Jordan Bondurant, Darren Ritchie


Review by Marcina Zaccaria


In A Wall Apart, Lord Graham Russell, Founding Member of the band, Air Supply, creates big rock sound against a black and white video of a torn Berlin.


After a screen with images of Germany in the 1960s fills the stage, friends celebrate an evening with Mickey and the Angels at The Bunker. While Russell’s Air Supply boasted glossy, dreamy songs like “All Out of Love” and “Lost in Love,” A Wall Apart is reliant on loud, choral music. Though a few of the tunes, like “We’re Having a Baby,” sound joyous and melodious, many of the songs leave one feeling less than wispy.

The Company


Well drawn characters are scripted by Sam Goldstein and Craig Clyde. Josh Tolle is affable as Mickey, the lead singer. It’s easy to follow him as a romantic hero, and his love affair with Suzanne is credible. Emily Behny is an adorable, pint sized female lead, who eventually becomes pregnant. Leslie Becker, as Tante, is forever empathetic, and Jordan Bondurant, as Kurt, is a great scene partner to Maddie Shea Baldwin, who plays Esther, a tough talking survivalist. Together, they sing “A Wall Apart,” a testament to difficulty faced in a divided City. The war scenes carry a good deal of weight, and Darren Ritchie, as Hans, provides all the gravitas necessary to carry the drama through the last third of the musical.

Maddie Shea Baldwin, Jordan Bondurant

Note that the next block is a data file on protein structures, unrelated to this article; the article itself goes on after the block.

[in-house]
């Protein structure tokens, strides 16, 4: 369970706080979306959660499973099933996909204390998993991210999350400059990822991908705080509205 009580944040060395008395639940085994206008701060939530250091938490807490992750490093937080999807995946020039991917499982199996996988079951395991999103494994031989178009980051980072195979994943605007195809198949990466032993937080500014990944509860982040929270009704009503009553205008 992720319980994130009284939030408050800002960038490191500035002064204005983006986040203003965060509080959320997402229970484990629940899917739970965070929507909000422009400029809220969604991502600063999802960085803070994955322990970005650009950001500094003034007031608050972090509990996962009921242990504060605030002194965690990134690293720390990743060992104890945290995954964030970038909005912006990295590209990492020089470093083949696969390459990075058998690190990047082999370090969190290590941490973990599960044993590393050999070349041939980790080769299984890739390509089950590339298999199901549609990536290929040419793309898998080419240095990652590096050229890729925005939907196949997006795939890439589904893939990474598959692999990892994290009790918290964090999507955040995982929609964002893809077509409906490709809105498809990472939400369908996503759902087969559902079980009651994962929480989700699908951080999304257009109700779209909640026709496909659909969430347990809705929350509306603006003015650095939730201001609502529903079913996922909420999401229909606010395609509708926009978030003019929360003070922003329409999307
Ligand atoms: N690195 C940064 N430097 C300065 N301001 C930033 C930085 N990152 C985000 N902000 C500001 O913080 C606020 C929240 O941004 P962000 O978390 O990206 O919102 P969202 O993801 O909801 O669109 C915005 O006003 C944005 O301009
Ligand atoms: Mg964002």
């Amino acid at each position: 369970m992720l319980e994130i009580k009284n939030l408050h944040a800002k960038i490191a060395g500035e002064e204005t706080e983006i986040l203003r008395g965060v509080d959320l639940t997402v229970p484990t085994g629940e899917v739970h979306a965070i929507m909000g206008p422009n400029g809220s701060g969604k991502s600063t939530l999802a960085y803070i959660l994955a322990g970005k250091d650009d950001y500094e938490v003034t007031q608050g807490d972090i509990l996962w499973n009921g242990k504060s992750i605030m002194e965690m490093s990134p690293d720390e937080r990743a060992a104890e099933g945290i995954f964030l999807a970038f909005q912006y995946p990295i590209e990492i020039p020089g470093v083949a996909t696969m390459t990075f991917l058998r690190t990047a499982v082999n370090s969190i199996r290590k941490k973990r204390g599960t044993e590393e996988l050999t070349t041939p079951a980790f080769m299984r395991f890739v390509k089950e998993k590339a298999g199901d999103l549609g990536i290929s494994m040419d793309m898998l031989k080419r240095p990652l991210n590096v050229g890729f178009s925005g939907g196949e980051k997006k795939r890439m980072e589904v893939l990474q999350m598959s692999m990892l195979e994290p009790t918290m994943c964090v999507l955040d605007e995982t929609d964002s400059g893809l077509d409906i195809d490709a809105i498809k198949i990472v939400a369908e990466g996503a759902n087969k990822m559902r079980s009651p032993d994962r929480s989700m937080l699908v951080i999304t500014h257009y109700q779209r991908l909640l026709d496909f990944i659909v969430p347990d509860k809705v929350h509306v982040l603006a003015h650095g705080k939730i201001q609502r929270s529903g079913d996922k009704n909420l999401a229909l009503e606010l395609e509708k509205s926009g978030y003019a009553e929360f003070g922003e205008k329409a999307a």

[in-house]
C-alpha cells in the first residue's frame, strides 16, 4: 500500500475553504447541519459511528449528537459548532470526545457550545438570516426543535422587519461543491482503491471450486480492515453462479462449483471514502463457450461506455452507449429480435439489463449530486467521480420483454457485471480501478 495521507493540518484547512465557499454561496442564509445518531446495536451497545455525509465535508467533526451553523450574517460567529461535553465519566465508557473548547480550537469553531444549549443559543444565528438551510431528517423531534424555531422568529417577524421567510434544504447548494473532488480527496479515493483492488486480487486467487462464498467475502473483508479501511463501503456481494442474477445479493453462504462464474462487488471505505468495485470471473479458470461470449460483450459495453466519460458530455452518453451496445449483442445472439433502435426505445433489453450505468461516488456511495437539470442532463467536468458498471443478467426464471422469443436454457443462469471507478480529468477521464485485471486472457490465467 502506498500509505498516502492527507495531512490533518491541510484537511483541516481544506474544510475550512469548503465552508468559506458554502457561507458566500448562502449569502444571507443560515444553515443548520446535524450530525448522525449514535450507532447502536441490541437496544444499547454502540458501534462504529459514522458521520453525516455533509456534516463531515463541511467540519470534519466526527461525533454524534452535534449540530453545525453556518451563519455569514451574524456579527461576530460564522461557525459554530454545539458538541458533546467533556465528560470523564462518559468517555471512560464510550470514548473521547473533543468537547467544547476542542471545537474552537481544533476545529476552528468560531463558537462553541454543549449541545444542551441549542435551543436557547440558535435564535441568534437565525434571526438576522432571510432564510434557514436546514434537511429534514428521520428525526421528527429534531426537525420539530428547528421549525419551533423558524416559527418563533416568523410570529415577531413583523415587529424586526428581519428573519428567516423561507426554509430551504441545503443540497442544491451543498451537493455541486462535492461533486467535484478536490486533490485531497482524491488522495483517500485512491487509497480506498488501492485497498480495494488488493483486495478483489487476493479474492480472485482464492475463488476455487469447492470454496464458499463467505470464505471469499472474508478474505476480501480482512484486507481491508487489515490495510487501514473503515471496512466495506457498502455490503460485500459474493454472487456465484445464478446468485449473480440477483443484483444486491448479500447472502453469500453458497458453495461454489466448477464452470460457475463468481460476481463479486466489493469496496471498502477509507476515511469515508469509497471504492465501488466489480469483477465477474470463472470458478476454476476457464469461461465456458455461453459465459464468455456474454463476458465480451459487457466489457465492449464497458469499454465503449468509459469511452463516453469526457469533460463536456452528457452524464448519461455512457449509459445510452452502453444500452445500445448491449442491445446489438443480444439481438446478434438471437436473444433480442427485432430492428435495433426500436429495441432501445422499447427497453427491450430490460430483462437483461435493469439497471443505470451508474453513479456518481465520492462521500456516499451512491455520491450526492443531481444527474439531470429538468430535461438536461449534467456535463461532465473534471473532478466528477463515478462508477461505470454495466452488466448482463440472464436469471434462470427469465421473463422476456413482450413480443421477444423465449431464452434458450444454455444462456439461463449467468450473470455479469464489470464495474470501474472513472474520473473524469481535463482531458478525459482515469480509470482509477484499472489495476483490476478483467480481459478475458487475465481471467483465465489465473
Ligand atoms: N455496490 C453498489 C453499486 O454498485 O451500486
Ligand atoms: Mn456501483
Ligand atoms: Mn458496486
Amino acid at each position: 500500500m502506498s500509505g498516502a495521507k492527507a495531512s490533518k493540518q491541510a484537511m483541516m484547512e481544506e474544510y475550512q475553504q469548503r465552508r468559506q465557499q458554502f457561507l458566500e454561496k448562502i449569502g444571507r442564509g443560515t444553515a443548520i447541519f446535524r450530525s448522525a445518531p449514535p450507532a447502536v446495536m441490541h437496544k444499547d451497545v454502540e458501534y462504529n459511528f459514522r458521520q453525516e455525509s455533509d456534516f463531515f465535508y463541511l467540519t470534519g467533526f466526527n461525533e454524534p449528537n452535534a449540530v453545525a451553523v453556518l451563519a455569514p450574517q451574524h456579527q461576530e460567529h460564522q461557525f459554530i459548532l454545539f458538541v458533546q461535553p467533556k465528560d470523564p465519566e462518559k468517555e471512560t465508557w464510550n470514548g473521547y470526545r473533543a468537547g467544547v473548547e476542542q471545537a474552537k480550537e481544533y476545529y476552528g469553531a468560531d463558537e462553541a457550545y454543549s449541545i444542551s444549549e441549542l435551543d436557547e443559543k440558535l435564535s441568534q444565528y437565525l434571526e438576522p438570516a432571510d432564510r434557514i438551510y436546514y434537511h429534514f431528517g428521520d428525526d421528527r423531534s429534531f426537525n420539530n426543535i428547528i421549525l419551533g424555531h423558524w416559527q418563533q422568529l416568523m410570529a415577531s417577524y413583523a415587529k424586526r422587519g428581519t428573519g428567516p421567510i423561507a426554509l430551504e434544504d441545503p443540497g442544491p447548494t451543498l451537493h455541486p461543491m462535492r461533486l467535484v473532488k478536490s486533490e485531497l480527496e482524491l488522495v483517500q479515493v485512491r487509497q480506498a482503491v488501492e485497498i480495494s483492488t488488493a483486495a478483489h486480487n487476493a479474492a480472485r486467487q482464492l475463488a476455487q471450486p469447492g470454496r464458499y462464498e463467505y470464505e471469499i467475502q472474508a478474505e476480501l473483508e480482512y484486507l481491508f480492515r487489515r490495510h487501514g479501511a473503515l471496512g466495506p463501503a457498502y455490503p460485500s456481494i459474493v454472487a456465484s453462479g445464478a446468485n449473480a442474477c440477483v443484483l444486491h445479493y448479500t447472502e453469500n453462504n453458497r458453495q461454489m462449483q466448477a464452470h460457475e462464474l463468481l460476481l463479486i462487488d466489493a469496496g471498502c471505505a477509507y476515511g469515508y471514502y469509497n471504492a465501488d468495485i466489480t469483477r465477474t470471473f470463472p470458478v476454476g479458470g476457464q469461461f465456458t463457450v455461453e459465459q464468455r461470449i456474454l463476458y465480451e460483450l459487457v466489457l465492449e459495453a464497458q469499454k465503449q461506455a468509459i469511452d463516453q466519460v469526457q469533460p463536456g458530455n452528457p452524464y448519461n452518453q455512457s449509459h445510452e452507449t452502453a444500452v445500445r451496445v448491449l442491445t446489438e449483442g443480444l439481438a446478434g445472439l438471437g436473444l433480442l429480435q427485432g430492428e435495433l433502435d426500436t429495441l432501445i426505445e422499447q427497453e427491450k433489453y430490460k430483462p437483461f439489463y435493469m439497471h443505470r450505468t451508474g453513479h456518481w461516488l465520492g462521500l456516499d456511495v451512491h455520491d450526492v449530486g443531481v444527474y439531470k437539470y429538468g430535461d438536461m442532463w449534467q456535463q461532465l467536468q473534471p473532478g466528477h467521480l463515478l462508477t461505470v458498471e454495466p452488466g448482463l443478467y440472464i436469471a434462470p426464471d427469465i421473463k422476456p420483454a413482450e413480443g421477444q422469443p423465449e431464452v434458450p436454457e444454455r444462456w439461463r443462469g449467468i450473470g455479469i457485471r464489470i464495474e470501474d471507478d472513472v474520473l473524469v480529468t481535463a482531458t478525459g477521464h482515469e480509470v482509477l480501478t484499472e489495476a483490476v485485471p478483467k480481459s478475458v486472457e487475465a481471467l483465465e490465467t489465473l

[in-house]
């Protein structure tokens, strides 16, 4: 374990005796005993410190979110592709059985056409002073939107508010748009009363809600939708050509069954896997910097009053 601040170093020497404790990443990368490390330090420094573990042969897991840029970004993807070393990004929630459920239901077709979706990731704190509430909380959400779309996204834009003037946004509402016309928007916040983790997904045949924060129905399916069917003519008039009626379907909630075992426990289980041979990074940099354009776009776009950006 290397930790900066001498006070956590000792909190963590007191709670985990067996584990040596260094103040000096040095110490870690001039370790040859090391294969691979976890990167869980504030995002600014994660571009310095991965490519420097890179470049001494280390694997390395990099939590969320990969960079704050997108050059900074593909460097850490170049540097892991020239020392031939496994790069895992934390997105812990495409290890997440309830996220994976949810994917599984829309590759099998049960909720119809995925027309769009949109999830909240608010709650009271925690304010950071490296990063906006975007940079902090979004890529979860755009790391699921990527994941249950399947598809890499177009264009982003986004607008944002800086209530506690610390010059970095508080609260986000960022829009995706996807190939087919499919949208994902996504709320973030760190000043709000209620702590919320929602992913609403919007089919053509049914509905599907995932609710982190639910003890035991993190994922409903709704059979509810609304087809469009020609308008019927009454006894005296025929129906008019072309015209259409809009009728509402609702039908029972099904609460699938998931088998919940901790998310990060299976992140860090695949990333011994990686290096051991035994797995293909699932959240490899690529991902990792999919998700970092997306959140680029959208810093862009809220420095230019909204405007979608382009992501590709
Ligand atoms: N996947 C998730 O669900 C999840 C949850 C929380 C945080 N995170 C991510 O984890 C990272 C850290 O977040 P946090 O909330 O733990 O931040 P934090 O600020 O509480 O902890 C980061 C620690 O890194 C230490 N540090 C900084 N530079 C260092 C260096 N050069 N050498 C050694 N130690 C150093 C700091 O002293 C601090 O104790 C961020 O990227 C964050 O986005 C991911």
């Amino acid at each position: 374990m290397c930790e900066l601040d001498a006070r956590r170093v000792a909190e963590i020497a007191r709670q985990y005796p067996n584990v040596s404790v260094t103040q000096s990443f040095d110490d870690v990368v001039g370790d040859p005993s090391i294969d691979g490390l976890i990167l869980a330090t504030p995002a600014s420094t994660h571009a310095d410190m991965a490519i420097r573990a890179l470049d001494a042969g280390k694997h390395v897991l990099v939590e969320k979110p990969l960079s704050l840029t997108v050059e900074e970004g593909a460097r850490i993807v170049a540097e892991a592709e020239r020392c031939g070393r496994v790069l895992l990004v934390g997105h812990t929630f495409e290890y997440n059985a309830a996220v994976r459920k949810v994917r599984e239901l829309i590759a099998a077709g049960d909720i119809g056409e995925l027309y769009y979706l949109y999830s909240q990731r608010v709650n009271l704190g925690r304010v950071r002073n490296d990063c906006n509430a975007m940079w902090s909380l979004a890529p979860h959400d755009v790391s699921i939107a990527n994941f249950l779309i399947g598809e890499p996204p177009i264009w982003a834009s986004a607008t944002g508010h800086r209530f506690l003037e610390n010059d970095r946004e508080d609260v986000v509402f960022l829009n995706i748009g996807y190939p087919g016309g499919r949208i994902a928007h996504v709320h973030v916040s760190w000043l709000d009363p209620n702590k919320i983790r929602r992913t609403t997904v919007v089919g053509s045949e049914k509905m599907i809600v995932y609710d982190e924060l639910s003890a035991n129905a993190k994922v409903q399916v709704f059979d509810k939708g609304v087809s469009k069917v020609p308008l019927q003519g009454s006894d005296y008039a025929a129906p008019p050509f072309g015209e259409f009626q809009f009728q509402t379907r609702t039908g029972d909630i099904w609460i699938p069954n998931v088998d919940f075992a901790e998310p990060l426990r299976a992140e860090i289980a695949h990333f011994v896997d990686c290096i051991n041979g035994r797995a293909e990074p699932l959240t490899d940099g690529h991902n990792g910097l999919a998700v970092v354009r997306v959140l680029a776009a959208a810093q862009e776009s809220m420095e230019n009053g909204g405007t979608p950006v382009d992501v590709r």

Great choreography by Keith Andrews holds the intensity of the production. The lifts, hard gazes, and graceful jumps complement the rock and roll spirit. Andrews (National Tours of The Full Monty and Hello Muddah, Hello Faddah), also the Director, has made certain that the dialogue is snappy, and that the screen and live theatrical images really move. There is something terrific about the staging, with seamless blending from foreground to the background. The Wall is an actual structure and a potent reminder.


Ingenious Scenic Designer David Goldstein has crafted the set in blocks to assemble and re-assemble throughout the play. From the bar, past the American Checkpoint, to the East Side of Berlin, it’s effective.


Creators of this new musical have done a lot to capture the love and despair of the time period. Maintaining rough edges, with military uniforms by Dustin Cross, the styles effortlessly progress from the 60s to the 70s. Matt Rosell, as Mickey Jr., delivers one of the best rock tunes heard at NYMF with “Son of the Father.” The beginning and ending song, “The City,” is forceful and enduring.



The New York Musical Festival hosts some of the most compelling new musicals on the NYC stage. A Wall Apart ran at The Acorn Theatre at Theatre Row from July 25 – July 30.

Photos: Michael Schoenfeld